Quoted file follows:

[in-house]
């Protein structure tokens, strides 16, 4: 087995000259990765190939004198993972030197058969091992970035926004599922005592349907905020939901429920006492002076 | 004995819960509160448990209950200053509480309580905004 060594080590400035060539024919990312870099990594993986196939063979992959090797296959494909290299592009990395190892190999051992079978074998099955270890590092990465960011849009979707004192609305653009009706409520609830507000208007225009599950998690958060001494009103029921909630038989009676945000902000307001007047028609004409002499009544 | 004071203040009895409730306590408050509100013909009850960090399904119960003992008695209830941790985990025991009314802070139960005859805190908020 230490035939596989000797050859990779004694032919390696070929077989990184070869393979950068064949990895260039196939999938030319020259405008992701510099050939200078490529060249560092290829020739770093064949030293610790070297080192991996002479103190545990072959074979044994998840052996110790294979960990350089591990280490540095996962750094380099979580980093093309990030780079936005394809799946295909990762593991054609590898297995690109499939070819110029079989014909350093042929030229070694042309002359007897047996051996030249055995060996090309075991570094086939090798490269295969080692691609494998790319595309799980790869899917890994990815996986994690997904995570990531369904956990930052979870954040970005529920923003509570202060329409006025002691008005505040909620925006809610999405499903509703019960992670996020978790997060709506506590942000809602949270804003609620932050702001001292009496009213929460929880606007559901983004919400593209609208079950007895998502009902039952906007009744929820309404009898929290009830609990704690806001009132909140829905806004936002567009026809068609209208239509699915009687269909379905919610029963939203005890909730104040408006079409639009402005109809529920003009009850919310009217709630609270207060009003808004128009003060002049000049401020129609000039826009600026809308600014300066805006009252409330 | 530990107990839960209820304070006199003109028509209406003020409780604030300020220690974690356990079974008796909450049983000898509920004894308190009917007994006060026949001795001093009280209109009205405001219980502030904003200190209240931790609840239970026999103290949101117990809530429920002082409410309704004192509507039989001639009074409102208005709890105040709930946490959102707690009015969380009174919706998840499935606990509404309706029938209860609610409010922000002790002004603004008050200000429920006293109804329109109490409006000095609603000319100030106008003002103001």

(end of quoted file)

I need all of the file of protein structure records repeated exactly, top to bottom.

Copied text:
[in-house]
């Protein structure tokens, strides 16, 4: 087995000259990765190939004198993972030197058969091992970035926004599922005592349907905020939901429920006492002076 | 004995819960509160448990209950200053509480309580905004 060594080590400035060539024919990312870099990594993986196939063979992959090797296959494909290299592009990395190892190999051992079978074998099955270890590092990465960011849009979707004192609305653009009706409520609830507000208007225009599950998690958060001494009103029921909630038989009676945000902000307001007047028609004409002499009544 | 004071203040009895409730306590408050509100013909009850960090399904119960003992008695209830941790985990025991009314802070139960005859805190908020 230490035939596989000797050859990779004694032919390696070929077989990184070869393979950068064949990895260039196939999938030319020259405008992701510099050939200078490529060249560092290829020739770093064949030293610790070297080192991996002479103190545990072959074979044994998840052996110790294979960990350089591990280490540095996962750094380099979580980093093309990030780079936005394809799946295909990762593991054609590898297995690109499939070819110029079989014909350093042929030229070694042309002359007897047996051996030249055995060996090309075991570094086939090798490269295969080692691609494998790319595309799980790869899917890994990815996986994690997904995570990531369904956990930052979870954040970005529920923003509570202060329409006025002691008005505040909620925006809610999405499903509703019960992670996020978790997060709506506590942000809602949270804003609620932050702001001292009496009213929460929880606007559901983004919400593209609208079950007895998502009902039952906007009744929820309404009898929290009830609990704690806001009132909140829905806004936002567009026809068609209208239509699915009687269909379905919610029963939203005890909730104040408006079409639009402005109809529920003009009850919310009217709630609270207060009003808004128009003060002049000049401020129609000039826009600026809308600014300066805006009252409330 | 530990107990839960209820304070006199003109028509209406003020409780604030300020220690974690356990079974008796909450049983000898509920004894308190009917007994006060026949001795001093009280209109009205405001219980502030904003200190209240931790609840239970026999103290949101117990809530429920002082409410309704004192509507039989001639009074409102208005709890105040709930946490959102707690009015969380009174919706998840499935606990509404309706029938209860609610409010922000002790002004603004008050200000429920006293109804329109109490409006000095609603000319100030106008003002103001």